Brett Dahlberg

Brett is the health reporter and a producer at WXXI News. He has a master’s degree from the City University of New York Graduate School of Journalism and before landing at WXXI, he was an intern at WNYC and with Ian Urbina of the New York Times. He also produced freelance reporting work focused on health and science in New York City.
 
Brett grew up in Bremerton, Washington, and holds a bachelor’s degree from Willamette University in Salem, Oregon.
 

Brett Dahlberg / WXXI News

As the number of new HIV cases in New York continues to fall, a report from the pharmaceutical company Merck has found that stigma toward the infection in younger generations is growing.

Lindsay Fox / Flickr / WRVO News

Researchers at the University of Rochester Medical Center published new guidance Friday for doctors looking to diagnose lung injuries caused by vaping.

There’s a little more clarity now for doctors trying to diagnose lung injuries caused by vaping. Researchers at the University of Rochester Medical Center are sharing tools to help doctors pinpoint what’s causing those injuries.

Credit Paul Vernon / AP

A state appeals court in Seneca County has upheld New York’s elimination of religious exemptions to vaccine requirements.

The ruling from State Supreme Court Justice Daniel Doyle rejected claims that eliminating the exemptions was an unconstitutional infringement on religious rights.

Irfan Rahman’s laboratory sits at the end of a long hallway on the third floor of the University of Rochester’s School of Medicine and Dentistry.

Brett Dahlberg / WXXI News

Bonnie Smorol had a tough choice. She has two aunts who had cancer that can be caused by a mutation in a certain gene.

Smorol, 60, did not meet the guidelines for genetic screening until the second aunt was diagnosed. Then, she had to decide how much she wanted to know about her own DNA.

“I did choose to be tested,” Smorol said. “I have a daughter with two daughters, so I wanted to see where this was going, and the testing unfortunately came back positive.”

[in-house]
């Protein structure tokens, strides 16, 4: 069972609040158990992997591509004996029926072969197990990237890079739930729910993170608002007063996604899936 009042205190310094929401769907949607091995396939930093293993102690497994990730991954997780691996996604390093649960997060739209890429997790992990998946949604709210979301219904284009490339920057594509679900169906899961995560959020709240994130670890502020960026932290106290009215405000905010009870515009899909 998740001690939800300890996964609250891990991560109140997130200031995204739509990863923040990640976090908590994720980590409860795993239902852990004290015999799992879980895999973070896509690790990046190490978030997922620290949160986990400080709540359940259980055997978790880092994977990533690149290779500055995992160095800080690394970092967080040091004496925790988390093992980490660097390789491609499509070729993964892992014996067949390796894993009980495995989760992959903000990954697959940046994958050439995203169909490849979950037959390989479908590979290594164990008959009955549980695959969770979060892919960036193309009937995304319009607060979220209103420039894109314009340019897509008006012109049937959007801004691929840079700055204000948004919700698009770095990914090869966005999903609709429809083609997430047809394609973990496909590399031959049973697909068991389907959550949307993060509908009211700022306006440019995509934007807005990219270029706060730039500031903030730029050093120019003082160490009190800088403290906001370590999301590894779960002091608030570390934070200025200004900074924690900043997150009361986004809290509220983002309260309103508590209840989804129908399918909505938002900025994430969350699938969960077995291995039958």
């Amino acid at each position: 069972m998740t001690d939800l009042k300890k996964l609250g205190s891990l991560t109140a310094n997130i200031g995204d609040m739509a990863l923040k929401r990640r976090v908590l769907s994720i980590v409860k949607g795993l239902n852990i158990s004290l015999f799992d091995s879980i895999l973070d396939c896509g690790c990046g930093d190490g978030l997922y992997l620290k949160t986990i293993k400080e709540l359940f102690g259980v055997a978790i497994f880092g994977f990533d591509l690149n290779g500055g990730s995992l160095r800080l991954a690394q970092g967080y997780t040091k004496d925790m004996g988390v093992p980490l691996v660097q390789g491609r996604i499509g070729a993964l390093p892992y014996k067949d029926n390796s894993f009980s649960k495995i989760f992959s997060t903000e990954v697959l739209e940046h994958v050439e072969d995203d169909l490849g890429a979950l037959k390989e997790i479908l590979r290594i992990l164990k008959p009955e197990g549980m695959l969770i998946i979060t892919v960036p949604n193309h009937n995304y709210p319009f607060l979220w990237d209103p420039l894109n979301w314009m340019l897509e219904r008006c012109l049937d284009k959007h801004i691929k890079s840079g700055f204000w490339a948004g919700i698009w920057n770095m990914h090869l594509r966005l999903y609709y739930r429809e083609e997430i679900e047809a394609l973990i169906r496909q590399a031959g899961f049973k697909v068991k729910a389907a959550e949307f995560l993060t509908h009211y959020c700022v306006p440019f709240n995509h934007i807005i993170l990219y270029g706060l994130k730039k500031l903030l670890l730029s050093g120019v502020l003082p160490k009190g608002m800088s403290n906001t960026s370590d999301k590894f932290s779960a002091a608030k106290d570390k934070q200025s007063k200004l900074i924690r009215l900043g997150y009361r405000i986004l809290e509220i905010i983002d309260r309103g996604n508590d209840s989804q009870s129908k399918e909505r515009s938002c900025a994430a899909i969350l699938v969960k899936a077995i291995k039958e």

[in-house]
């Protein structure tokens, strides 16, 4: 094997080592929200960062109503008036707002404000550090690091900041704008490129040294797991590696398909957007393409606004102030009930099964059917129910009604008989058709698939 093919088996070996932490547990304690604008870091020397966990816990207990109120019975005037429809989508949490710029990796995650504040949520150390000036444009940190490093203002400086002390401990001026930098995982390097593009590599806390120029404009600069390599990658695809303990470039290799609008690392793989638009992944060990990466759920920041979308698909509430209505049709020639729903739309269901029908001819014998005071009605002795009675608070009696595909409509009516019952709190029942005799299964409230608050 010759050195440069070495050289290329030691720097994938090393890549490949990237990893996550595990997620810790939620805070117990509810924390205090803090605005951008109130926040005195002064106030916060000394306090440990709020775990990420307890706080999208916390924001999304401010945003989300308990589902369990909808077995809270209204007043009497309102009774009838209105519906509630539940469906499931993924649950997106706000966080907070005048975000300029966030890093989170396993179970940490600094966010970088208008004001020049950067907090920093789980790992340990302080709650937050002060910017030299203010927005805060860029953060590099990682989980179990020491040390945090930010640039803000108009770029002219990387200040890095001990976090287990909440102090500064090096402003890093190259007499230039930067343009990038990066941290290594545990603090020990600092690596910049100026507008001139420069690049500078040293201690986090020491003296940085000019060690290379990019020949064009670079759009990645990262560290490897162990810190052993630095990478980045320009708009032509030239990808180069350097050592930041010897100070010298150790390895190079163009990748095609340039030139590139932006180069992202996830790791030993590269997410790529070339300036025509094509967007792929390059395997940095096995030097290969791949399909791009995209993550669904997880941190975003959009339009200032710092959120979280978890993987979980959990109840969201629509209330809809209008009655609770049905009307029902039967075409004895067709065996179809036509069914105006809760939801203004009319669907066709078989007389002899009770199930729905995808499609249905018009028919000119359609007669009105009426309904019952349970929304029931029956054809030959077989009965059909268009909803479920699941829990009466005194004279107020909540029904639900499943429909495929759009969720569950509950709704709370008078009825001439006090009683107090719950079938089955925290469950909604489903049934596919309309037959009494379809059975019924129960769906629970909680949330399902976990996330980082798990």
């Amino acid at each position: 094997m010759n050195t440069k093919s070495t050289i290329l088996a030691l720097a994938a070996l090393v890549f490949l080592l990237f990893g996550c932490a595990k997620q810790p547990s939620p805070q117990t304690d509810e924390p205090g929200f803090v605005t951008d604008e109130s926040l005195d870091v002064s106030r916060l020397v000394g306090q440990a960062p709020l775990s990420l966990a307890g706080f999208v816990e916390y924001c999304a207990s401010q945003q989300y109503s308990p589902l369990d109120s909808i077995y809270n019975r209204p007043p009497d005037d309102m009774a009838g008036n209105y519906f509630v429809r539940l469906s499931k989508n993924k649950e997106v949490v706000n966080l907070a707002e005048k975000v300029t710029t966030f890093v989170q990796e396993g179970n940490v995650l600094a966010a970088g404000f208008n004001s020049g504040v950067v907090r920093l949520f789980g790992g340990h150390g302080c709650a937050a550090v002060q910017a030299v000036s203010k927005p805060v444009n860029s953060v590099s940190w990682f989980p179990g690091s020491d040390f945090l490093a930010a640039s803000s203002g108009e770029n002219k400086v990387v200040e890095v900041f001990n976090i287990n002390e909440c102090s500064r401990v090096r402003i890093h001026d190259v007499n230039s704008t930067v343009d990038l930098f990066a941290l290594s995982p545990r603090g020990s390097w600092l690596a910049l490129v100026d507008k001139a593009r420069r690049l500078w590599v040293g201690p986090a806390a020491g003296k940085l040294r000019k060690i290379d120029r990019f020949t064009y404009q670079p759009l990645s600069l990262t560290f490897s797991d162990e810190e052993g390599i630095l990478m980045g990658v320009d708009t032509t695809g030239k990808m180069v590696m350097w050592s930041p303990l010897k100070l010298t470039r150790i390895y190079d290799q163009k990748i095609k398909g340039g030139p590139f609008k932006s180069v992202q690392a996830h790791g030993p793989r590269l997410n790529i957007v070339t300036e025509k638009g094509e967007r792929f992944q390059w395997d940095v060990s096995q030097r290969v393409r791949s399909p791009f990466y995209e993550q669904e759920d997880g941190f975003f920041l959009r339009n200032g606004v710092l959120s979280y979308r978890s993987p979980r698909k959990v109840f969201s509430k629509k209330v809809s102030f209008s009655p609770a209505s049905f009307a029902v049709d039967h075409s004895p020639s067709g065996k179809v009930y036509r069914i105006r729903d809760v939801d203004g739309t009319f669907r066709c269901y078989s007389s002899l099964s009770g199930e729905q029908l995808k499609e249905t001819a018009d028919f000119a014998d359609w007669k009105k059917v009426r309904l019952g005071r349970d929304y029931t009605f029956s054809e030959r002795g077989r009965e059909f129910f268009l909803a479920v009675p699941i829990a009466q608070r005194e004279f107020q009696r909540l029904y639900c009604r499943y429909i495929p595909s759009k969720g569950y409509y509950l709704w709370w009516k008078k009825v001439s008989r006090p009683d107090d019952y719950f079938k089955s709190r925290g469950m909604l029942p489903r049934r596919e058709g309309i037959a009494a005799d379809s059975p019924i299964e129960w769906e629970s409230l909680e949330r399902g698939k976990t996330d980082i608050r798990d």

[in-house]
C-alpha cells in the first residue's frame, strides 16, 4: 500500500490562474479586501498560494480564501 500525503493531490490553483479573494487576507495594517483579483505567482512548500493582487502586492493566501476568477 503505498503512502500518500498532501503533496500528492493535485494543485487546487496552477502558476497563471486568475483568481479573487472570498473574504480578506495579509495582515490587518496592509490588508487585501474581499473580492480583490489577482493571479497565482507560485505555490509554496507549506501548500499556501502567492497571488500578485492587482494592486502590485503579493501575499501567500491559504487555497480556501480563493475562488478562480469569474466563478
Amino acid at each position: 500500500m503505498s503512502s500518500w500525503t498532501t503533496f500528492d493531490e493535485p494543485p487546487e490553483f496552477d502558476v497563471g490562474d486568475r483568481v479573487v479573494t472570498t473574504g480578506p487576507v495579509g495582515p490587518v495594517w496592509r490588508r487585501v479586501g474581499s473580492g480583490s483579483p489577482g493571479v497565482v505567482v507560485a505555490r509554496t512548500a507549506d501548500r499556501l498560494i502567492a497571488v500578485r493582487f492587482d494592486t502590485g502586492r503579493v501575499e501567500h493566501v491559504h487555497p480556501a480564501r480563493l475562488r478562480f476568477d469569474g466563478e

National Institute of Allergy and Infectious Diseases

New York state will require health insurance companies to cover the cost of treatments to detect and prevent HIV infection starting next year, according to a letter circulated by the Department of Financial Services.

One of the newest pieces of public art in Rochester, N.Y., is right in the middle of Main Street. Or, more accurately, it's on the street.

Outside the Eastman School of Music, a group of volunteers repainted the crosswalk to look like three-dimensional piano keys in advance of the international jazz festival that happens here each year.

People walking by have been commenting on the artwork, but there's more here than meets the eye.

Brett Dahlberg / WXXI News

Sen. Chuck Schumer is calling on the federal government and drug manufacturer Merck to address what he called a “critical shortage” of a bladder cancer drug.

As New York Gov. Andrew Cuomo and the state Legislature indicate they’re moving closer to legalizing recreational marijuana, users and prescribers of medical cannabis – particularly in rural areas – have been wondering what the change will mean for them.

New York state keeps a list of medical marijuana practitioners in each county who agree to be named publicly.

"There’s panic," Marty Teller said, sitting in a conference room in the executive offices of the Finger Lakes Area Counseling and Recovery Agency. "What you’re really seeing is, the epidemic is rising."

For five rural counties around the Finger Lakes, FLACRA is the only provider of certain state-sanctioned treatments for opioid use disorder. On a per capita basis, those counties have some of the highest death rates due to opioid overdose in New York state.

A Rochester startup is looking to solve a medical problem with a global scope. VisualDx is building a database of what diseases look like on all skin colors, in an effort to correct persistent racial inequalities in diagnosis.

Scientists have known for decades about racial inequalities in access to medical care. A landmark 1985 report from the U.S. Department of Health and Human Services, for example, found that minority Americans lived further from doctors and had less ability to pay for medical care compared to white people.

Many American soldiers who attempt suicide have no prior mental health diagnosis, according to the most recent study to make use of data collected by the U.S. Army and the National Institute of Mental Health.